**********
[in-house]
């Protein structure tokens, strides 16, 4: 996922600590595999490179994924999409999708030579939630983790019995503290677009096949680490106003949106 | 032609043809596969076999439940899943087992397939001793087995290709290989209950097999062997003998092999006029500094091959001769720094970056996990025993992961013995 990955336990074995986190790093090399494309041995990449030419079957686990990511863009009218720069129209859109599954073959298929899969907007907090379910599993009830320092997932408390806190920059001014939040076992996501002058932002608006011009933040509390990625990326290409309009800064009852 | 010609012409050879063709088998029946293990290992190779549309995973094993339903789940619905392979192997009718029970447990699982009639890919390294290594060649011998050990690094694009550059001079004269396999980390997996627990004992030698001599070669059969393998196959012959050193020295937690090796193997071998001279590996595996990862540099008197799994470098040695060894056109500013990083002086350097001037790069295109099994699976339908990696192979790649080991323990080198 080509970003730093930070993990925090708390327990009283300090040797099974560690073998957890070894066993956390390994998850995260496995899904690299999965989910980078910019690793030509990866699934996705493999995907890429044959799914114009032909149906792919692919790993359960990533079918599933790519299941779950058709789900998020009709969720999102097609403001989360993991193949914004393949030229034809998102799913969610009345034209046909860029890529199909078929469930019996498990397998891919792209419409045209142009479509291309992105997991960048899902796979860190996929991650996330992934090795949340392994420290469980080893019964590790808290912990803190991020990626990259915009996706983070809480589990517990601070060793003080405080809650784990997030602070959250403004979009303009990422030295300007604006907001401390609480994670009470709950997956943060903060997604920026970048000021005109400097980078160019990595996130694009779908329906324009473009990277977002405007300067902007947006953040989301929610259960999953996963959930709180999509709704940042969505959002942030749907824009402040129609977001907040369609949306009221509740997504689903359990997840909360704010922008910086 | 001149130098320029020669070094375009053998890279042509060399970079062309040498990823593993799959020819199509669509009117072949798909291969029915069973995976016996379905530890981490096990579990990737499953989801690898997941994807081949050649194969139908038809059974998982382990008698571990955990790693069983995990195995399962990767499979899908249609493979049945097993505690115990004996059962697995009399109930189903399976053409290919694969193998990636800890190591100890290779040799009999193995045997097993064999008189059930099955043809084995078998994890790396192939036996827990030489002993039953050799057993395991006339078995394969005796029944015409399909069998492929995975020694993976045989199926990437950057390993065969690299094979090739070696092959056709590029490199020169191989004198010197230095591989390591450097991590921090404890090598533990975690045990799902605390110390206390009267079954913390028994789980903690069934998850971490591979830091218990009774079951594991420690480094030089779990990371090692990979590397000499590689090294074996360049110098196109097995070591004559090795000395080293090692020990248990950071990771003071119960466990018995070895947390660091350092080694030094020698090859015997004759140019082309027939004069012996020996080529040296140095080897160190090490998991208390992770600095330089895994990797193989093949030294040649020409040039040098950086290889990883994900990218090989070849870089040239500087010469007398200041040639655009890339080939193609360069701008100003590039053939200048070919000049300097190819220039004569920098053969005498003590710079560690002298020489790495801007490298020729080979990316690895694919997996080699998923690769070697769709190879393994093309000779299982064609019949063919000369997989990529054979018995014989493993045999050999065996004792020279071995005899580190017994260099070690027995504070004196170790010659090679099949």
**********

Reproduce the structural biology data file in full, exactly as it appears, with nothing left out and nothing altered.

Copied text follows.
[in-house]
């Protein structure tokens, strides 16, 4: 996922600590595999490179994924999409999708030579939630983790019995503290677009096949680490106003949106 | 032609043809596969076999439940899943087992397939001793087995290709290989209950097999062997003998092999006029500094091959001769720094970056996990025993992961013995 990955336990074995986190790093090399494309041995990449030419079957686990990511863009009218720069129209859109599954073959298929899969907007907090379910599993009830320092997932408390806190920059001014939040076992996501002058932002608006011009933040509390990625990326290409309009800064009852 | 010609012409050879063709088998029946293990290992190779549309995973094993339903789940619905392979192997009718029970447990699982009639890919390294290594060649011998050990690094694009550059001079004269396999980390997996627990004992030698001599070669059969393998196959012959050193020295937690090796193997071998001279590996595996990862540099008197799994470098040695060894056109500013990083002086350097001037790069295109099994699976339908990696192979790649080991323990080198 080509970003730093930070993990925090708390327990009283300090040797099974560690073998957890070894066993956390390994998850995260496995899904690299999965989910980078910019690793030509990866699934996705493999995907890429044959799914114009032909149906792919692919790993359960990533079918599933790519299941779950058709789900998020009709969720999102097609403001989360993991193949914004393949030229034809998102799913969610009345034209046909860029890529199909078929469930019996498990397998891919792209419409045209142009479509291309992105997991960048899902796979860190996929991650996330992934090795949340392994420290469980080893019964590790808290912990803190991020990626990259915009996706983070809480589990517990601070060793003080405080809650784990997030602070959250403004979009303009990422030295300007604006907001401390609480994670009470709950997956943060903060997604920026970048000021005109400097980078160019990595996130694009779908329906324009473009990277977002405007300067902007947006953040989301929610259960999953996963959930709180999509709704940042969505959002942030749907824009402040129609977001907040369609949306009221509740997504689903359990997840909360704010922008910086 | 001149130098320029020669070094375009053998890279042509060399970079062309040498990823593993799959020819199509669509009117072949798909291969029915069973995976016996379905530890981490096990579990990737499953989801690898997941994807081949050649194969139908038809059974998982382990008698571990955990790693069983995990195995399962990767499979899908249609493979049945097993505690115990004996059962697995009399109930189903399976053409290919694969193998990636800890190591100890290779040799009999193995045997097993064999008189059930099955043809084995078998994890790396192939036996827990030489002993039953050799057993395991006339078995394969005796029944015409399909069998492929995975020694993976045989199926990437950057390993065969690299094979090739070696092959056709590029490199020169191989004198010197230095591989390591450097991590921090404890090598533990975690045990799902605390110390206390009267079954913390028994789980903690069934998850971490591979830091218990009774079951594991420690480094030089779990990371090692990979590397000499590689090294074996360049110098196109097995070591004559090795000395080293090692020990248990950071990771003071119960466990018995070895947390660091350092080694030094020698090859015997004759140019082309027939004069012996020996080529040296140095080897160190090490998991208390992770600095330089895994990797193989093949030294040649020409040039040098950086290889990883994900990218090989070849870089040239500087010469007398200041040639655009890339080939193609360069701008100003590039053939200048070919000049300097190819220039004569920098053969005498003590710079560690002298020489790495801007490298020729080979990316690895694919997996080699998923690769070697769709190879393994093309000779299982064609019949063919000369997989990529054979018995014989493993045999050999065996004792020279071995005899580190017994260099070690027995504070004196170790010659090679099949």